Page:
In two other cases a bass, each part of a good catch once again, was followed to the net by another of similar size to the hooked fish (about 5lb). More recently, mackerel fishing again, I hooked another chance bass of about 2lb which was followed in to the rocks by two of about 5lb. In trying to net the bigger ones I managed to lose the 2-pounder! (Served me right).

There may have been other cases which I have not seen due to water conditions or lack of light, but for the cases I have seen I think that the follower-fish is looking for food.

Bass attacking the float or lead

On one occasion float fishing with prawn, a bass of about 3lb seized the spiral lead as I was winding in – and remained effectively gagged for a few seconds. When it let go it promptly seized the prawn and was duly landed. In another case the float was the target while lamp fishing on a quay near Falmouth. The bass made repeated attacks at the float but steadfastly refused my ragworm bait a few feet below.

Group hunting strategy

Not often does one have the privilege of seeing this. It has happened to me just twice, once by day, once by night. In the first case I was fishing from a high rock at the mouth of a small Welsh estuary. The rock towered up behind my perch, and with that background I would not have been seen by any passing fish provided I kept still. It was a sunny day with calm clear water. My king rag bait was about 40 yards out in the channel. Presently I saw a bass of about 5lb, weaving its way slowly up the channel close to my rock. Then I saw another about 10 yards to its right, and more faintly, another beyond it. I got a clear impression that a hunting group of bass was spread out right across the 100 yard-wide channel. My impression was confirmed when my bait was seized, and in due course I landed a fish of 4lb 12oz. I think their stealthy approach, each weaving from side to side to cover all of the ground, was aimed at crabs – hoping to catch them napping before they became alert to a hostile presence and buried themselves. Crabs are numerous there, and I always knew when bass were about because the crabs would suddenly stop stealing the bait.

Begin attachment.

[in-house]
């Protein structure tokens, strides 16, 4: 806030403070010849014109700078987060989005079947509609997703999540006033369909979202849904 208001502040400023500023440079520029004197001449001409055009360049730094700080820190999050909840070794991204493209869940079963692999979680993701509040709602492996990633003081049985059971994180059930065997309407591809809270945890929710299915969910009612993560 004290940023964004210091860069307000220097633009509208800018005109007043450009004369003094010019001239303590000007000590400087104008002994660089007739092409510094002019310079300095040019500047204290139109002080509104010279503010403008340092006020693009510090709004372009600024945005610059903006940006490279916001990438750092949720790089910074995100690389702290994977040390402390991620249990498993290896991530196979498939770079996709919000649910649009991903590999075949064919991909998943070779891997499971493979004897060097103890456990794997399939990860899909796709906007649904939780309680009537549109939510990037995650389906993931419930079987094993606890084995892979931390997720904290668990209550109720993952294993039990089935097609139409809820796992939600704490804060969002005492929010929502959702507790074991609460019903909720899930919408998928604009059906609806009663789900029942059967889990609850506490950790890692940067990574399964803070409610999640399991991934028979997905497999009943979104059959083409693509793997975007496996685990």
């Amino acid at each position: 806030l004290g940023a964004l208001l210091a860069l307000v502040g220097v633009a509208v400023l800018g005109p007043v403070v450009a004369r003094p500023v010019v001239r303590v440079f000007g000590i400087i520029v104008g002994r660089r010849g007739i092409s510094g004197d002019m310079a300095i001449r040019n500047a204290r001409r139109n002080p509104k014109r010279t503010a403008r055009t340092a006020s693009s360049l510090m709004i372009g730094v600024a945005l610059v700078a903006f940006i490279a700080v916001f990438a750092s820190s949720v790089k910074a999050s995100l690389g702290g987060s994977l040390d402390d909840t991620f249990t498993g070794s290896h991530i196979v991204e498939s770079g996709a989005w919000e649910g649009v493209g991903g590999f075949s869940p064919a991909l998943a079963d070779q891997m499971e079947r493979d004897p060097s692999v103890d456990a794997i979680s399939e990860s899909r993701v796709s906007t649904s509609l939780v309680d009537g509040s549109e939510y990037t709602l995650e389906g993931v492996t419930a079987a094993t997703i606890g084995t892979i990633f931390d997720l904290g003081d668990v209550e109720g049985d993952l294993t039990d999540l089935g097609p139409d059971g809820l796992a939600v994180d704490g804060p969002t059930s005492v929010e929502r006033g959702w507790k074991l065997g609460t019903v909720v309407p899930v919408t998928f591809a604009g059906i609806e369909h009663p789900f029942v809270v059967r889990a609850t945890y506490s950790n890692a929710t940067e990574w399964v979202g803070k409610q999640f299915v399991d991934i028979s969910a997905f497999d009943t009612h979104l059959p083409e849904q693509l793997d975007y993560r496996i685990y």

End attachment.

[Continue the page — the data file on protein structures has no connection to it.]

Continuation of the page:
On the other occasion I was wading in about 3 feet of water in my local Cornish estuary. It was a dark night, normally good for bass but not this time, as there was extreme bioluminescence in the water. Several times I saw fish (probably small bass) darting through the water in pursuit of prey, and leaving a brilliant trail of ‘fire’. Then suddenly there seemed to be bass everywhere, bigger fish and, as on the Welsh occasion before, spread out in a loose phalanx. They were moving faster than the Welsh fish, probably chasing sandeels. A spectacular sight, one minute all around me, the next gone.

Injured or sick bass